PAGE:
HAWAIIAN MISSION HOUSES ANNOUNCES ONLINE AVAILABILITY OF DIGITIZED HISTORIC RESOURCES
HONOLULU, HI – Hawaiian Mission Houses Historic Site and Archives is pleased to announce the online publication of three important resources for researching 19th-century Hawai‘i: The Friend, 1843-1954; the Levi Chamberlain Journal, 1822-1849; and the Mission Station Reports, 1822-1865. A digitization project has made it possible for HMH to offer these important historical resources in a word-searchable format available at any time convenient to the researcher on the website www.missionhouses.org.
The Friend was a local newspaper published from 1843 to 1954. Published by and for the missionaries, it is invaluable as a source of information concerning the activities, experiences, and accomplishments of the 19th-century Congregational missionaries to Hawaii as well as 20th-century figures and the development of the United Church of Christ in Hawaii. Today, The Friend is the newsletter of the Hawaii Conference of the United Church of Christ.
The Levi Chamberlain Journal contains the daily writings of the secular agent for the Mission depository, recorded from November 11, 1822 to January 1, 1849 and detailing what daily life was like during this time period for the Congregational missionaries and their associates. Levi Chamberlain was responsible for keeping records and accounts on all supplies that came in to the Mission and also kept accounts on all supplies requisitioned from him by individual missionaries on all the Hawaiian islands. Because he was in frequent contact with all of the missions, he was the hub of information for any news concerning the missionaries and their activities throughout the Islands.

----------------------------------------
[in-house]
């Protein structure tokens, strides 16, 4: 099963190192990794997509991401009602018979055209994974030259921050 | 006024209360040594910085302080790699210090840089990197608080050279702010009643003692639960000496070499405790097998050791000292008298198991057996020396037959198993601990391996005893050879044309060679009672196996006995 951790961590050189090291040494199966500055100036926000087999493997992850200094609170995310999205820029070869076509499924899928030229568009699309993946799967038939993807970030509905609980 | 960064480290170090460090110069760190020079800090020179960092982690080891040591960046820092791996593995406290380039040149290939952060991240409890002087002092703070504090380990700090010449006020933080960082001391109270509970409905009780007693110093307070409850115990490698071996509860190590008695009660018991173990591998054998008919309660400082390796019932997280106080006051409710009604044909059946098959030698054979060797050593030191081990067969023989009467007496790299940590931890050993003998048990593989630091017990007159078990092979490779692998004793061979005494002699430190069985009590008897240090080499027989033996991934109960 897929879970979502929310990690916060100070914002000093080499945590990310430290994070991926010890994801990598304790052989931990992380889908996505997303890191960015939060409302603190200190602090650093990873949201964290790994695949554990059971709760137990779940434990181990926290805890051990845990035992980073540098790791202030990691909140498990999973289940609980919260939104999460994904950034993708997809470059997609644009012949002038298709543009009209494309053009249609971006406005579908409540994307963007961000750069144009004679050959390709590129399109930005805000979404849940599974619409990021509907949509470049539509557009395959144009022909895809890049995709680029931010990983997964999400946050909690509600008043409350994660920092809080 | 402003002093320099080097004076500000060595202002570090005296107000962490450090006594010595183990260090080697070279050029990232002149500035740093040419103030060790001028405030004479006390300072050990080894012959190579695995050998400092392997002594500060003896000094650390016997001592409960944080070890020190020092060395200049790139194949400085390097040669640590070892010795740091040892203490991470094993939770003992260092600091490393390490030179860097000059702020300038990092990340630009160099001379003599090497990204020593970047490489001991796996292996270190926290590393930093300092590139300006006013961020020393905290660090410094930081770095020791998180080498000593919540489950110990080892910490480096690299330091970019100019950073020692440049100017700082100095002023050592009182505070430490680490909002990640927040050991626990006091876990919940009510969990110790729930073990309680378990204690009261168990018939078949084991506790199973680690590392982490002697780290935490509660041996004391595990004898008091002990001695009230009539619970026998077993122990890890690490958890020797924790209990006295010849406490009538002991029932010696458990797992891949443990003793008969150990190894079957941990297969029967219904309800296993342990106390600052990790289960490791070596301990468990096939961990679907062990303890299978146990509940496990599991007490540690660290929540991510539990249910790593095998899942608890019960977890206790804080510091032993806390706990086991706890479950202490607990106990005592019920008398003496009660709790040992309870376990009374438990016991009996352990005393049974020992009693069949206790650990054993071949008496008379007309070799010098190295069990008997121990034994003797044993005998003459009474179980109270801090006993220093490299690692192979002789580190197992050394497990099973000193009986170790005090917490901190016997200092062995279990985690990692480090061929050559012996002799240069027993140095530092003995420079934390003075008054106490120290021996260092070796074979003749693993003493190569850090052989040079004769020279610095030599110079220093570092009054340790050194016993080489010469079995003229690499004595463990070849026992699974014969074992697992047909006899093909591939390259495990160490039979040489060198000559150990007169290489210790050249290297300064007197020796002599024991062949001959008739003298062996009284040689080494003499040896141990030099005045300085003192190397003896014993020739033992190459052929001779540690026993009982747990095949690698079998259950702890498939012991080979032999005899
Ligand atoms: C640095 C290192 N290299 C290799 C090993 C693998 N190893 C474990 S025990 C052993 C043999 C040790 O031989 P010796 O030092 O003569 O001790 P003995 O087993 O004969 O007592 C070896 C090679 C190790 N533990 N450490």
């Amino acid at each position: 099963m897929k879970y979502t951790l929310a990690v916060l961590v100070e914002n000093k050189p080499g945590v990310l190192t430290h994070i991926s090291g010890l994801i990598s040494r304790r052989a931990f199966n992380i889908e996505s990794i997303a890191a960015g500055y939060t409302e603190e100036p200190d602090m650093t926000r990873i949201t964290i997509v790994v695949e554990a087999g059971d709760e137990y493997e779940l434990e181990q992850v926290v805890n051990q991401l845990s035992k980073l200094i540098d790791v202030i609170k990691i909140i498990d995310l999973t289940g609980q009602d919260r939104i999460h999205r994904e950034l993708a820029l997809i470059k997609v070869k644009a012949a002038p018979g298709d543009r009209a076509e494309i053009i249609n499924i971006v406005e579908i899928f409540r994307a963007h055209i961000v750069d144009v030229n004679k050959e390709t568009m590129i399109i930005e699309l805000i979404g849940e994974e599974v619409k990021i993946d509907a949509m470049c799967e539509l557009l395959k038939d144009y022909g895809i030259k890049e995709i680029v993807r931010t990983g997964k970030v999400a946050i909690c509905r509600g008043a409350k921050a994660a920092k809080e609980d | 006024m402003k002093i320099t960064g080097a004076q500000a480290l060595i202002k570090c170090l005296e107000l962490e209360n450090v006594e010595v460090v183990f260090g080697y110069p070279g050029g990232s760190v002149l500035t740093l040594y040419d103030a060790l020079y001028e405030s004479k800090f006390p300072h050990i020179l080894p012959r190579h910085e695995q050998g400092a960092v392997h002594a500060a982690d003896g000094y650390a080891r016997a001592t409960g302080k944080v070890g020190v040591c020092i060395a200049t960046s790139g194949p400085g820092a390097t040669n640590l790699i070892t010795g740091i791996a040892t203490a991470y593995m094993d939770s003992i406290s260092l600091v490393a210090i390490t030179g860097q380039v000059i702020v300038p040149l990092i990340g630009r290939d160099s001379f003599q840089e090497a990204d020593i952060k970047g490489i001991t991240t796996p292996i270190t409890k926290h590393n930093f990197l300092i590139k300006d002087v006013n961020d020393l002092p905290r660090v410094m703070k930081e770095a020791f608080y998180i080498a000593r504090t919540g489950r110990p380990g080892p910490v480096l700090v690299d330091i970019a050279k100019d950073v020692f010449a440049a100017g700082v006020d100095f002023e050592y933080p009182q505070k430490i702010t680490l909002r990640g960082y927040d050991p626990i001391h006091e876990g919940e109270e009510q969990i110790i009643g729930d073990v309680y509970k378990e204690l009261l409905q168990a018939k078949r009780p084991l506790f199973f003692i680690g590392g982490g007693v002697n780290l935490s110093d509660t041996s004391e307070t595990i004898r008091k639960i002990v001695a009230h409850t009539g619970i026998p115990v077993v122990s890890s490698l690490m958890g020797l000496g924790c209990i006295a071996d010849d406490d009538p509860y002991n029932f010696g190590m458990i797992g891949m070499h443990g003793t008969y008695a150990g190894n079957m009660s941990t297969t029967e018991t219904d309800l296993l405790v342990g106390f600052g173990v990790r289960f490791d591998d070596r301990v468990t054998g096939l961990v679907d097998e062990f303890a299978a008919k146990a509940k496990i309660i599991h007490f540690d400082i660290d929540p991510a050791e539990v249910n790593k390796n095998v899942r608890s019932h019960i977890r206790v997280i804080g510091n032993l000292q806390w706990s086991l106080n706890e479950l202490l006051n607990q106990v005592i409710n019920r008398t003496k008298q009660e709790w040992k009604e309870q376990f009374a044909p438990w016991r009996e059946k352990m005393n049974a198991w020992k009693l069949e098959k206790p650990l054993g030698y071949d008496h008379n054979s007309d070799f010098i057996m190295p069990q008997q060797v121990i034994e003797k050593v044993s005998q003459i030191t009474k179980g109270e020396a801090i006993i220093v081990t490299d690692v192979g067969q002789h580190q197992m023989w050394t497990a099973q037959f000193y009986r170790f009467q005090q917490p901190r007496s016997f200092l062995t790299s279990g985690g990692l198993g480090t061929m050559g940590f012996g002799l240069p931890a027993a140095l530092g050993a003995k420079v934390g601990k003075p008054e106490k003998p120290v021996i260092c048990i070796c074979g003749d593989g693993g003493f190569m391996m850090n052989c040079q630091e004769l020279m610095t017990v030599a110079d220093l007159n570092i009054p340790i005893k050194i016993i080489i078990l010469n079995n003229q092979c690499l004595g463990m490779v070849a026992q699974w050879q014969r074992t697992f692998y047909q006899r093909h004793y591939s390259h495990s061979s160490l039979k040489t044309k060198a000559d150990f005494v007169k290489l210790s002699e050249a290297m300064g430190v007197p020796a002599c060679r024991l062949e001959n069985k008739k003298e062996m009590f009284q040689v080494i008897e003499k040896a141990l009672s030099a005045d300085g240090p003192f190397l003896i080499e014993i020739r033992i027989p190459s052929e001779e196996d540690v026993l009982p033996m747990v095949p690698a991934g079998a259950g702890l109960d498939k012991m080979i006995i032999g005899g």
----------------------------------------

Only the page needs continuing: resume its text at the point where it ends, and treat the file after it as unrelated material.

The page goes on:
Every year, each of the seventeen mission stations throughout the kingdom reported to Honolulu on the events of the year at their post. These Mission Station Reports, 1822-1865, continued until the closing of the mission and have just been added to the HMH website. For neighbor island residents, this tool for researching their history without traveling to Honolulu is invaluable.
The originals of these resources are available to the public in the Archives of the Hawaiian Mission Houses Historic Site and Archives, open Tuesday through Friday from 10 a.m. to 4 p.m. The three-year project to digitize these and other portions of the collection has been funded primarily through grants from the Institute of Museum and Library Services and the Atherton Family Foundation, with additional support from the G. N. Wilcox Trust, the McInerny Foundation, the S.W. Wilcox Trust, the A&B Foundation, the Fred Baldwin Memorial Foundation, and the Sidney Stern Memorial Trust.
The Archives at HMH hold the largest collection of Hawaiian language books in the world. Through the work of Alu Like and the Ulukau electronic library, some of these books have been digitized and are available on line, ranging from geography and algebra texts to treatises on philosophy and politics. Visit www.missionhouses.org and the Library tab to begin your exploration.
Hawaiian Mission Houses Historic Site and Archives, located in Honolulu’s Historic Capitol District, is the leading authority on Protestant missionary history in Hawaiʻi, and is known worldwide as the place where the Hawaiian written language was developed through the collaborative efforts of the missionaries, the ali‘i—the Hawaiian royalty—and the Hawaiian people. It preserves the two oldest documented houses in Hawai‘i, which were built and used by missionaries in the early nineteenth century, and the largest collection of Hawaiian language books in the world.